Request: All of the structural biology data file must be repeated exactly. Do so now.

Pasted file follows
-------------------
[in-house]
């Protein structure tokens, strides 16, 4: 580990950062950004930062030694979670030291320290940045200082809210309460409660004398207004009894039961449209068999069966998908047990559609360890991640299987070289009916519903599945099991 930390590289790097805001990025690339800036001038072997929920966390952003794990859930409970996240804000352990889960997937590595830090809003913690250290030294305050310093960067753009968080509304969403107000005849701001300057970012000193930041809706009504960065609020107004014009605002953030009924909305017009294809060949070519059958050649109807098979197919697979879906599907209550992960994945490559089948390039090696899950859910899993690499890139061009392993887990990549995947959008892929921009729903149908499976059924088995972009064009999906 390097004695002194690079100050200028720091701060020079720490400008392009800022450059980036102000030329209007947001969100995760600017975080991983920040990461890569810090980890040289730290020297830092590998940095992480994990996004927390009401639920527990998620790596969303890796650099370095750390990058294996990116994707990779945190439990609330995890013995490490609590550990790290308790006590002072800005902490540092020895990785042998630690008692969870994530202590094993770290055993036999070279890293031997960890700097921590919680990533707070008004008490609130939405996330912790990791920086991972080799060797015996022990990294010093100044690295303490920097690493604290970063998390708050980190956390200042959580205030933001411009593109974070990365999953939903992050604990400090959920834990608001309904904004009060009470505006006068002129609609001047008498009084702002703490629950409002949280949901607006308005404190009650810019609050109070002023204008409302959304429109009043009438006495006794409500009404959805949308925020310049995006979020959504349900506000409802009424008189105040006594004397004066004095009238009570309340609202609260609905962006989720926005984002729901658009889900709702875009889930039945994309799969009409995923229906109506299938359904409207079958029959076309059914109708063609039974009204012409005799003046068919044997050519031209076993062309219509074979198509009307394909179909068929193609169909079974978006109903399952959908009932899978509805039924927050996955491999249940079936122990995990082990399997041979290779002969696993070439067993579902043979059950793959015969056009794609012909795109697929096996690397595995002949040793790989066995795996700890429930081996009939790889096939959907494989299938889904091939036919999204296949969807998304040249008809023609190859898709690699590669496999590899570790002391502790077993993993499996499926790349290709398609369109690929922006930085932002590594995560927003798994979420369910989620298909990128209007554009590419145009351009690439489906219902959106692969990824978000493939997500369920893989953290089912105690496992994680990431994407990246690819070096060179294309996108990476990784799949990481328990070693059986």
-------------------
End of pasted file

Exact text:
[in-house]
């Protein structure tokens, strides 16, 4: 580990950062950004930062030694979670030291320290940045200082809210309460409660004398207004009894039961449209068999069966998908047990559609360890991640299987070289009916519903599945099991 930390590289790097805001990025690339800036001038072997929920966390952003794990859930409970996240804000352990889960997937590595830090809003913690250290030294305050310093960067753009968080509304969403107000005849701001300057970012000193930041809706009504960065609020107004014009605002953030009924909305017009294809060949070519059958050649109807098979197919697979879906599907209550992960994945490559089948390039090696899950859910899993690499890139061009392993887990990549995947959008892929921009729903149908499976059924088995972009064009999906 390097004695002194690079100050200028720091701060020079720490400008392009800022450059980036102000030329209007947001969100995760600017975080991983920040990461890569810090980890040289730290020297830092590998940095992480994990996004927390009401639920527990998620790596969303890796650099370095750390990058294996990116994707990779945190439990609330995890013995490490609590550990790290308790006590002072800005902490540092020895990785042998630690008692969870994530202590094993770290055993036999070279890293031997960890700097921590919680990533707070008004008490609130939405996330912790990791920086991972080799060797015996022990990294010093100044690295303490920097690493604290970063998390708050980190956390200042959580205030933001411009593109974070990365999953939903992050604990400090959920834990608001309904904004009060009470505006006068002129609609001047008498009084702002703490629950409002949280949901607006308005404190009650810019609050109070002023204008409302959304429109009043009438006495006794409500009404959805949308925020310049995006979020959504349900506000409802009424008189105040006594004397004066004095009238009570309340609202609260609905962006989720926005984002729901658009889900709702875009889930039945994309799969009409995923229906109506299938359904409207079958029959076309059914109708063609039974009204012409005799003046068919044997050519031209076993062309219509074979198509009307394909179909068929193609169909079974978006109903399952959908009932899978509805039924927050996955491999249940079936122990995990082990399997041979290779002969696993070439067993579902043979059950793959015969056009794609012909795109697929096996690397595995002949040793790989066995795996700890429930081996009939790889096939959907494989299938889904091939036919999204296949969807998304040249008809023609190859898709690699590669496999590899570790002391502790077993993993499996499926790349290709398609369109690929922006930085932002590594995560927003798994979420369910989620298909990128209007554009590419145009351009690439489906219902959106692969990824978000493939997500369920893989953290089912105690496992994680990431994407990246690819070096060179294309996108990476990784799949990481328990070693059986």